Difference between revisions of "microdata"

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(update per dropped from W3C HTML5, use h-card, h-event)
(microformats2 offers extension methods as well, link directly to how-to, provide brief textual examples)
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For common semantics on the web (e.g. [[hcard|people+organizations]], [[hcalendar|events]], [[hreview|reviews]], [[hatom|syndicated content]]), [[microformats]] are still simpler and easier than [[microdata]], and are already well implemented across numerous tools and services.
 
For common semantics on the web (e.g. [[hcard|people+organizations]], [[hcalendar|events]], [[hreview|reviews]], [[hatom|syndicated content]]), [[microformats]] are still simpler and easier than [[microdata]], and are already well implemented across numerous tools and services.
  
For uncommon, rare, experimental, or one-off semantics, [[microdata]] offers a simpler and easier to understand solution than alternatives that use [[namespaces]] like XML/RDF/RDFa.  Developers should consider [[microdata]] as another way of expressing semantics that they may otherwise use [[poshformats]] for.
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For uncommon, rare, experimental, or one-off semantics:
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* [[microdata]] offers a simpler and easier to understand solution than alternatives that use [[namespaces]] like XML/RDF/RDFa.  Developers may consider [[microdata]] as another way of expressing semantics that they may otherwise use [[poshformats]] for.
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* '''[[microformats2#VENDOR_EXTENSIONS|microformats2 offers extension methods]]''' for adding both vendor extensions (e.g. h-vnd-* p-vnd-* etc.) and experimental extensions (e.g. h-x-* p-x-* etc.) and as such should be considered for another simpler way of expressing extended, one-off, custom, or site-specific semantics.
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Either way, such uncommon, rare, experimental, or one-off semantics in the wild should be documented so they may inform possible future microformats vocabularies.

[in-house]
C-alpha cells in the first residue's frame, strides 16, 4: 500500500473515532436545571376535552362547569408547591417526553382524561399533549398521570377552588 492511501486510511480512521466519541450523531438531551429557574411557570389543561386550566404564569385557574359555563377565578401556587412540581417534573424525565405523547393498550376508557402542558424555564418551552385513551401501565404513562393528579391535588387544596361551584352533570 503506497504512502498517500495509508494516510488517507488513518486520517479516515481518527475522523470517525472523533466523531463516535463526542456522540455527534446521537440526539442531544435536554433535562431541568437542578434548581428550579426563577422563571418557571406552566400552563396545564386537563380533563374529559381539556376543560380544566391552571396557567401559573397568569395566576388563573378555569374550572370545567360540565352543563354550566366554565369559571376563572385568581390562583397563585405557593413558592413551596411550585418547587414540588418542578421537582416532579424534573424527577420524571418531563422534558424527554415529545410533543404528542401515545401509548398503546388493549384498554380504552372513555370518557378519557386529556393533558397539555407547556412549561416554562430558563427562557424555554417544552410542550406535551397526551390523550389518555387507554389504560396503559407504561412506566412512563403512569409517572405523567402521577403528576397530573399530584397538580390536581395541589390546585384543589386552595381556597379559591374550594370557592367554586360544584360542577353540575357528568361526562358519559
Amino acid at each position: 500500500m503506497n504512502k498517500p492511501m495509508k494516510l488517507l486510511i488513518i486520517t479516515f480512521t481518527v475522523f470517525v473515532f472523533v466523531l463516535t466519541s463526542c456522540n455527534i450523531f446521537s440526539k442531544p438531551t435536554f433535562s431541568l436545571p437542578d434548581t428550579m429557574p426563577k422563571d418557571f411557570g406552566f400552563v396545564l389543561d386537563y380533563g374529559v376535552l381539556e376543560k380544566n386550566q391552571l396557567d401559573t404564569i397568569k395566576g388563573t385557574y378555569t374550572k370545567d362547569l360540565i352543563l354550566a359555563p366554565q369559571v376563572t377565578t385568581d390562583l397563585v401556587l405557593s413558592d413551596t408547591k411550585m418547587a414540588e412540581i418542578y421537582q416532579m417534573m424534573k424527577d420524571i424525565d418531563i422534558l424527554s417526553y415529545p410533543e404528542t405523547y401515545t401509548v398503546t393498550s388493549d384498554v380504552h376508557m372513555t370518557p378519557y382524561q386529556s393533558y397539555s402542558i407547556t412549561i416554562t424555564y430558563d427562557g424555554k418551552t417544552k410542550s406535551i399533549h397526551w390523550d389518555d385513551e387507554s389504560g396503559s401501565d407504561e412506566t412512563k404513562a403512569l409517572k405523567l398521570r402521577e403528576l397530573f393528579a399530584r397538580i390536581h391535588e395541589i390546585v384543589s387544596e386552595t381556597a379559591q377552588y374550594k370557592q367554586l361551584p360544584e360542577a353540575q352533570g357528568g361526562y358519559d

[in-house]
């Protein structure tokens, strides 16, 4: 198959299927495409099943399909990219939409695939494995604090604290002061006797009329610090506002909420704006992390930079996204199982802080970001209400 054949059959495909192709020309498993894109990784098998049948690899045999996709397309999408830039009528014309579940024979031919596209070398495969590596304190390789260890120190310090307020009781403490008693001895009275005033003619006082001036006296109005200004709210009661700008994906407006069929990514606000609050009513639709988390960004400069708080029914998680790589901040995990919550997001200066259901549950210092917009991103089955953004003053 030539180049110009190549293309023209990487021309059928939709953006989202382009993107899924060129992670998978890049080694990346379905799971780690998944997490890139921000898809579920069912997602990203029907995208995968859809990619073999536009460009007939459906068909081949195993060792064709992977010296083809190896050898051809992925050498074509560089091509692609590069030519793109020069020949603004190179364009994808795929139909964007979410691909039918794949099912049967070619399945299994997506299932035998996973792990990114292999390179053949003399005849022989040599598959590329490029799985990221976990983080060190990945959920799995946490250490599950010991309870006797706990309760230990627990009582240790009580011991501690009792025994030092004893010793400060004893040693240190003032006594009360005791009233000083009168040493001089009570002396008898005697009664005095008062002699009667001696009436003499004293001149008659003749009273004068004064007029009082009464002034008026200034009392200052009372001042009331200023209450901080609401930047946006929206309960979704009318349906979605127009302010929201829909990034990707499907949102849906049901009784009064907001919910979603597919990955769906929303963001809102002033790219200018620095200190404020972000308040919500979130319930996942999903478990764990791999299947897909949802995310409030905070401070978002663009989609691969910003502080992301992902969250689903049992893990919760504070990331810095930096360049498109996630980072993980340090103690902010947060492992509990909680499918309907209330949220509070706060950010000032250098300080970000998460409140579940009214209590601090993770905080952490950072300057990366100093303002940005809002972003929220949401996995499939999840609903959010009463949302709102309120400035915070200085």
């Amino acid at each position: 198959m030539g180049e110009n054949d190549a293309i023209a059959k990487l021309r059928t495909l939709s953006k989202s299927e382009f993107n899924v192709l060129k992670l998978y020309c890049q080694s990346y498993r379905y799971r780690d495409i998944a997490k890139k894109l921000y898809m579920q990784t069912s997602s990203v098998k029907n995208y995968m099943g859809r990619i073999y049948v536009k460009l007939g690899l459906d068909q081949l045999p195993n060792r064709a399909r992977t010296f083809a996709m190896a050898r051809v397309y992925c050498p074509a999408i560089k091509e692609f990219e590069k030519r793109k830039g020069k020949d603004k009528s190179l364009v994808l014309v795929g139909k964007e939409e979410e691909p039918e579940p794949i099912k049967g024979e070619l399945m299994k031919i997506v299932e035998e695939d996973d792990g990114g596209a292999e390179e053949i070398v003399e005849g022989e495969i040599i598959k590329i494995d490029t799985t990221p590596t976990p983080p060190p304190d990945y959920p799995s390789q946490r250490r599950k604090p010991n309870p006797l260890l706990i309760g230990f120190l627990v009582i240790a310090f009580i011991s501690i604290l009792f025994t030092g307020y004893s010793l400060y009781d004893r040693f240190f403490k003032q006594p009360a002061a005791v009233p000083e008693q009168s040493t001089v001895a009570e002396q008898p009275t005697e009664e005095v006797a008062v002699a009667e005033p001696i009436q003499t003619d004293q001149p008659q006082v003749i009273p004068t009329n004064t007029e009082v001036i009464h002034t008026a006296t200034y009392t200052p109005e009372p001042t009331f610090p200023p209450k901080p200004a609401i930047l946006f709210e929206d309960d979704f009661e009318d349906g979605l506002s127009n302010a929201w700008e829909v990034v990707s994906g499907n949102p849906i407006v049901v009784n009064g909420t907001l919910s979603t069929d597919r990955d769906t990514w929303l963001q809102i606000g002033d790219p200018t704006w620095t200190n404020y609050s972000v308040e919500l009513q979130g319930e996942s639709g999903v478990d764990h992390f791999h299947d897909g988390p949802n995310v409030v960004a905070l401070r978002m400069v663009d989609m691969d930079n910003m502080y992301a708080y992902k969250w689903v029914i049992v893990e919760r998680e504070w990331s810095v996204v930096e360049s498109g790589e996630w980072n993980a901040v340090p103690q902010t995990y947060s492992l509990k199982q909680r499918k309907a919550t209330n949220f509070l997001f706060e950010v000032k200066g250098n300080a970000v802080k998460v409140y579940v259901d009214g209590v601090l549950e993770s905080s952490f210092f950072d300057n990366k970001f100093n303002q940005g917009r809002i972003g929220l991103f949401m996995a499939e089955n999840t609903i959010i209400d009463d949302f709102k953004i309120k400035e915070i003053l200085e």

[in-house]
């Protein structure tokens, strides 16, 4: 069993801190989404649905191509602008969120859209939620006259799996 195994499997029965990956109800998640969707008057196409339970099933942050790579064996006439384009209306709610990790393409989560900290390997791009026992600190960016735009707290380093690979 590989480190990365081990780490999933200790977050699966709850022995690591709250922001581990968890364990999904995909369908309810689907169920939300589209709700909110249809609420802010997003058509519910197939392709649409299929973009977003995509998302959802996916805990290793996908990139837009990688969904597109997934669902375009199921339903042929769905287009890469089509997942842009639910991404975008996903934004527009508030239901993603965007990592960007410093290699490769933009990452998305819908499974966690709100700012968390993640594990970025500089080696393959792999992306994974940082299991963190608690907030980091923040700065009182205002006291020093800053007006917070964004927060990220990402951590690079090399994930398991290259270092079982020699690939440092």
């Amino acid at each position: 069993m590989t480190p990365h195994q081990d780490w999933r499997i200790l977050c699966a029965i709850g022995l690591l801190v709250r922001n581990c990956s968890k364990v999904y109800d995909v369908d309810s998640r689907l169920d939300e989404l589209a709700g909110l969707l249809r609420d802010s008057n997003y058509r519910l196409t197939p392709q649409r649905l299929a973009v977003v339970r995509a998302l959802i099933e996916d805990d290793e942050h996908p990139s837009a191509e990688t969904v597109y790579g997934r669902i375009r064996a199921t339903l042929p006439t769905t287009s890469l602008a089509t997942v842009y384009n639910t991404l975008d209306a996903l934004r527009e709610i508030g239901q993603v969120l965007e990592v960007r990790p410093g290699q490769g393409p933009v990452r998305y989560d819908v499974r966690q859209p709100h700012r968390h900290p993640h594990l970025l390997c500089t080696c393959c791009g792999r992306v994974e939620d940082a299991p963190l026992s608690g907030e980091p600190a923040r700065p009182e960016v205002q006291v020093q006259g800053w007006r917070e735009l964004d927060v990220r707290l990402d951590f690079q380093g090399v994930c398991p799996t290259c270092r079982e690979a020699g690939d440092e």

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 +
 
  
 
== history ==
 
== history ==

Revision as of 20:08, 16 October 2014

<entry-title>microdata</entry-title>

microdata is part of WHATWG's HTML living specification that provides another way to embed microformats and poshformats vocabularies, and has been superseded by microformats2.

microdata was explicitly dropped by the W3C (and therefore not part of W3C Microformats in HTML5) due to a lack of interest by anyone to edit the spec and keep it up to date.[1]

summary

microdata consists of a set of attribute extensions to HTML:

  • itemprop attribute is a more specific version of class, for field names
  • subject attribute allows semantically linking within the page. Conceptually similar to the include-pattern.
  • itemref attribute allows including properties elsewhere on the page that are not descendants of itemscope. Takes space-separated ids (for example itemref="address phone" would include the elements with id="address" and id="phone"). Conceptually similar to the include-pattern.
  • content attribute on the meta element can be used to include invisible data that is not part of the content. As current browsers move meta inside <head>, make sure to include via itemref. Conceptually similar to the 'value-title' feature of the Value Class Pattern.
  • itemscope attribute identifies blocks to be marked as structured data. Conceptually similar to the mfo-examples brainstorming.
  • itemtype attribute to specify the type for an item (for example: itemtype="http://microformats.org/profile/hcard")

For common semantics on the web (e.g. people+organizations, events, reviews, syndicated content), microformats are still simpler and easier than microdata, and are already well implemented across numerous tools and services.

For uncommon, rare, experimental, or one-off semantics:

  • microdata offers a simpler and easier to understand solution than alternatives that use namespaces considered harmful like XML/RDF/RDFa. Developers may consider microdata as another way of expressing semantics that they may otherwise use poshformats for.
  • microformats2 offers extension methods for adding both vendor extensions (e.g. h-vnd-* p-vnd-* etc.) and experimental extensions (e.g. h-x-* p-x-* etc.) and as such should be considered for another simpler way of expressing extended, one-off, custom, or site-specific semantics.